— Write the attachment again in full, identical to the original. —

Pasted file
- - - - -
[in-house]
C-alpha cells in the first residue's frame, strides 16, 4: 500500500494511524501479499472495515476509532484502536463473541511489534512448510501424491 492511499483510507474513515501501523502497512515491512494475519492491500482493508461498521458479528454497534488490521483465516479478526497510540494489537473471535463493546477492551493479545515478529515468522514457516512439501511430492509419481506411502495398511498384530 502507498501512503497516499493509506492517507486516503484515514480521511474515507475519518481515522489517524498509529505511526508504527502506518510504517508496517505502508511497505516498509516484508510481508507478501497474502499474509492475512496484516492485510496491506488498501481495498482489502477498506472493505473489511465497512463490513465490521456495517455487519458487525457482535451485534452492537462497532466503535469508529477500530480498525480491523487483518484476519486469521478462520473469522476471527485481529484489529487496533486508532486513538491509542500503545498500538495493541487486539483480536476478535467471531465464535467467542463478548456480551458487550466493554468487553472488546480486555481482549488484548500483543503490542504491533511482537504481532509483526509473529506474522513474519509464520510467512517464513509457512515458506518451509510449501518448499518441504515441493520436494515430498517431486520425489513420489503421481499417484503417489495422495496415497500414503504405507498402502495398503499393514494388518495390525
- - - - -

[in-house]
C-alpha cells in the first residue's frame, strides 16, 4: 500500500494511524501479499472495515476509532484502536463473541511489534512448510501424491 492511499483510507474513515501501523502497512515491512494475519492491500482493508461498521458479528454497534488490521483465516479478526497510540494489537473471535463493546477492551493479545515478529515468522514457516512439501511430492509419481506411502495398511498384530 502507498501512503497516499493509506492517507486516503484515514480521511474515507475519518481515522489517524498509529505511526508504527502506518510504517508496517505502508511497505516498509516484508510481508507478501497474502499474509492475512496484516492485510496491506488498501481495498482489502477498506472493505473489511465497512463490513465490521456495517455487519458487525457482535451485534452492537462497532466503535469508529477500530480498525480491523487483518484476519486469521478462520473469522476471527485481529484489529487496533486508532486513538491509542500503545498500538495493541487486539483480536476478535467471531465464535467467542463478548456480551458487550466493554468487553472488546480486555481482549488484548500483543503490542504491533511482537504481532509483526509473529506474522513474519509464520510467512517464513509457512515458506518451509510449501518448499518441504515441493520436494515430498517431486520425489513420489503421481499417484503417489495422495496415497500414503504405507498402502495398503499393514494388518495390525